Colorado is home to a steady entrepreneurial environment. We see many start up businesses and many successes. The business culture here supports, studies and actually mentors entrepreneurs. With our ICOSA radio program, Connect & Collaborate, we have the opportunity to talk with some of the best minds in business. People like Karl Dakin, Innovation Manager and founder of Dakin Capital Investments, and Chuck Blakeman, the founder of Crankset Group, which helps business owners to be more productive, grow faster and reclaim the passion that inspired them from the beginning.
While Dakin advises business owners in terms of acquiring capital to start a business and Blakeman encourages them to identify the right time to delegate control - both men encourage entrepreneurs to make money.
Sounds simple, but it is often a struggle among start ups to pay themselves first. It has been common for new business owners to pour all their profits back into the company, making it a struggle for the entrepreneur to get by on a small salary if any.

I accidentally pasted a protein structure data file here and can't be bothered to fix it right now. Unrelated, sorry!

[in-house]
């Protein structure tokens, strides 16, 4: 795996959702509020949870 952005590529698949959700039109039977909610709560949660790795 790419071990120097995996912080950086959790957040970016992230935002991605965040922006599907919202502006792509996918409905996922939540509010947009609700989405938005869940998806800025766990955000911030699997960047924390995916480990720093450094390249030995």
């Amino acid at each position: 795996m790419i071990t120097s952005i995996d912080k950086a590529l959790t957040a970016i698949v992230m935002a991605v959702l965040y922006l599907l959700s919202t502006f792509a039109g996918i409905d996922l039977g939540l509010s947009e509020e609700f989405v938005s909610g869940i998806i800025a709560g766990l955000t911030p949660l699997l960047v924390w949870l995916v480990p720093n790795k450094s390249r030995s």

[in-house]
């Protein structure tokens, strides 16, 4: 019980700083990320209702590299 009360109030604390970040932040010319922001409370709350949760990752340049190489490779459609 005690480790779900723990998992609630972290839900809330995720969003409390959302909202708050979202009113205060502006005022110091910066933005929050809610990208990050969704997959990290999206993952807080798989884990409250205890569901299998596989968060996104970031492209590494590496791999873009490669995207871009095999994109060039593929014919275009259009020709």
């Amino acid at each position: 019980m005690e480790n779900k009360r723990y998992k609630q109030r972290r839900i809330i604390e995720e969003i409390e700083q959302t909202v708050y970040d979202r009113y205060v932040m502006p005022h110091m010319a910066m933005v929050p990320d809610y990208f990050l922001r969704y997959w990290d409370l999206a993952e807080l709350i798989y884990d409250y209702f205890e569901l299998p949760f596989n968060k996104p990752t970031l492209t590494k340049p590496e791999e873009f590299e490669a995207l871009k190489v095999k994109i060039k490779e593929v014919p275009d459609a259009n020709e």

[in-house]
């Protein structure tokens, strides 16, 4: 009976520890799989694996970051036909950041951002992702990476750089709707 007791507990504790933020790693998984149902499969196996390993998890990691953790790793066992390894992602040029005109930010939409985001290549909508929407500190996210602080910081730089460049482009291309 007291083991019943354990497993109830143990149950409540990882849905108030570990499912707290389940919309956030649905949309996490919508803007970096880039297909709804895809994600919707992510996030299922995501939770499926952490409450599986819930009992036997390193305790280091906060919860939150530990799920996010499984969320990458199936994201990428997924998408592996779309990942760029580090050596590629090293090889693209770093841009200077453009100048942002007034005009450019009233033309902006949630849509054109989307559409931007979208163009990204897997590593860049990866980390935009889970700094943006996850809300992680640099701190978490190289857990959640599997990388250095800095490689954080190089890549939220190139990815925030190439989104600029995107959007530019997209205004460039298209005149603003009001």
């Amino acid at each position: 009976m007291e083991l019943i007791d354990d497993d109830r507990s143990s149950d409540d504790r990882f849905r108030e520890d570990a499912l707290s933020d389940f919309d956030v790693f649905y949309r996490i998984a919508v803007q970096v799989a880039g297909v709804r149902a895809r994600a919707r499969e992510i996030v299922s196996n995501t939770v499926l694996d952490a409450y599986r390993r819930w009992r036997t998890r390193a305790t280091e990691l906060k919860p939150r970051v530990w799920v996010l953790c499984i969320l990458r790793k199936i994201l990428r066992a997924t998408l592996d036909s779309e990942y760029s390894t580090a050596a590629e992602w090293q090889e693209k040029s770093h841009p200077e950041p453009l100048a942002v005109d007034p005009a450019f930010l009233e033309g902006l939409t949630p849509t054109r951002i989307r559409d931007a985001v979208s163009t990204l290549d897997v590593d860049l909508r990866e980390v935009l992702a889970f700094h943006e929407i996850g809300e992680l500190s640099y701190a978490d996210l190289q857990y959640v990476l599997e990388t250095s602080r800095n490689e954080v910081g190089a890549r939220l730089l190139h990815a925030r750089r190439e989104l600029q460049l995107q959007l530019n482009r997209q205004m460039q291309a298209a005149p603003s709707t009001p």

But according to a report from Business Insider, entrepreneurs have caught on to the concept of paying themselves first.
"Career research company 80,000 Hours estimates that founders going through the Y Combinator accelerator program pay themselves about $50,000. If they go on to raise more money, that salary can double. If the startup flops, $50,000 could be the highest salary a founder makes." - Business Insider
Foundry Group's Brad Feld thought a six-figure salary was too high for an early entrepreneur. Another person agreed, stating that while $100,000 is below what an engineer should make, it's "certainly above market for a seed-funded startup."
"Salary should be sufficient to not create hardship — no sense in losing productivity because you can barely eat," this person concluded.